UBER ADDS VENMO AS A PAYMENT OPTION: Uber announced a new partnership with PayPal-owned peer-to-peer (P2P) app Venmo, enabling Uber customers to pay for their rides in-app with their Venmo balance, according to CNBC. The partnership also extends to Uber Eats, Uber’s food delivery segment.

This partnership could accelerate PayPal’s goal of monetizing Venmo as volume surges. Venmo processed over $12 billion in volume in Q1 2018, marking 80% annual growth. Venmo is becoming more valuable to PayPal — the segment’s volume comprised 9% of PayPal’s total payment volume (TPV) in the period, up by two percentage points from the prior Q1 — which means monetization will become increasingly important. P2P services are hard to monetize because they aren’t free for the firms that provide them, but they are often free for users, putting providers at a loss. PayPal has been working hard to monetize Venmo, bolstering several initiatives already this year. 

This partnership could complement Venmo’s other monetization initiatives: 

  • Venmo has formed similar partnerships. PayPal has given 2 million retailers in the US, including Foot Locker and Forever 21, the ability to accept Venmo payments, allowing it to earn per-transaction fees from merchants. Notably, earlier this year Venmo partnered with Grubhub, a digital food ordering platform that also owns Seamless and Eat24, to become a payment option on all three platforms. This move enabled customers to pay with their Venmo balances and split bills upon ordering without leaving the app, which could show a similar, service-based use case for the payment method.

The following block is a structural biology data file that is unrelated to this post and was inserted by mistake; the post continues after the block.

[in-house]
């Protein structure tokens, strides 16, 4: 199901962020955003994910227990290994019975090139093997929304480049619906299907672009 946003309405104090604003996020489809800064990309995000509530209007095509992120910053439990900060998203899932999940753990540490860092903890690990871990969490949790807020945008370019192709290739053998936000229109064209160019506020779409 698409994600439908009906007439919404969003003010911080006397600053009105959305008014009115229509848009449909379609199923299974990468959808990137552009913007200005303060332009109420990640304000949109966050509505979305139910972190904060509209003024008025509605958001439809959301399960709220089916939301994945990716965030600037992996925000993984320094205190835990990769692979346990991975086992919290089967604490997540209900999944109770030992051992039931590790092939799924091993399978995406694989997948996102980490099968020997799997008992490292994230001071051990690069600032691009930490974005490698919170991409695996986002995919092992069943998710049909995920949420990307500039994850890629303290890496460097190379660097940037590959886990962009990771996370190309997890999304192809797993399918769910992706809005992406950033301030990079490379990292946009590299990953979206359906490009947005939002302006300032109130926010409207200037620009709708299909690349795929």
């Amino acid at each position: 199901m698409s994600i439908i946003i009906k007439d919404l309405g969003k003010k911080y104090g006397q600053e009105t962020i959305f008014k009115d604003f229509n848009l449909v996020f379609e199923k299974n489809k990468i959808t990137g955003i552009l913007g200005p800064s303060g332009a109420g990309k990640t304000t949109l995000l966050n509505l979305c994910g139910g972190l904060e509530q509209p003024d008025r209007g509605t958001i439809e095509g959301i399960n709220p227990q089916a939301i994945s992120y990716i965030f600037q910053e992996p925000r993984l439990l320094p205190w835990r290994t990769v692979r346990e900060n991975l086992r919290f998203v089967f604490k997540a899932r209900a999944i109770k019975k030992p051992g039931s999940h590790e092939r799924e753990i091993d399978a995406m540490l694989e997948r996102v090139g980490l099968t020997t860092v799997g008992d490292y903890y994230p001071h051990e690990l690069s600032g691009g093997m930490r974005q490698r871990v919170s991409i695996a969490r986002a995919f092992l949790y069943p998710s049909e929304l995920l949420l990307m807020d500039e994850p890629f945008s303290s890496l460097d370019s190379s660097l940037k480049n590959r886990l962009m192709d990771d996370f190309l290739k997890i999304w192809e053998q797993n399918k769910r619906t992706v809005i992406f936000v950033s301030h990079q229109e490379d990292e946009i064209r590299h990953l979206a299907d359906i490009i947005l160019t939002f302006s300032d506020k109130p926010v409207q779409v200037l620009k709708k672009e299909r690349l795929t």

• And it recently launched another major monetization push. In Venmo’s most recent effort to monetize, it announced the upcoming launch of its physical debit card, which allows users to spend their balances in-store rather than transferring funds to their attached accounts. The card could allow Venmo to collect fees from merchants on a per-transaction basis, essentially giving it an added revenue channel. And the card, which offers ATM access, overdraft protection, and in-app transaction history tracking, could improve Venmo’s competitive positioning — since its rivals like Square Cash and Apple Pay Cash both offer card products — which could boost engagement on top of helping monetization. 

And Uber could be an especially strategic partner for Venmo. More than 6 million Venmo users put “Uber” as the caption for their Venmo transfers in the last year, indicating a shared use case and a clear opportunity for Venmo to capitalize on. Because splitting rides within Uber is already an option, it’s likely that Venmo users opt into that, rather than using Venmo to pay back their share of the ride. However, adding the option to pay for and split rides using their Venmo balances within Uber could cause that 6 million figure to increase, especially since Venmo has such strong brand recognition. And Uber Eats — which is the fastest-growing meal delivery service in the US — could be another good source of volume for Venmo, especially since P2P transactions tend to happen around social payments, like splitting the cost of a meal. Partnering with high-volume companies like Uber will be instrumental in opening more sources of revenue for the firm and accelerating Venmo’s push toward monetization.



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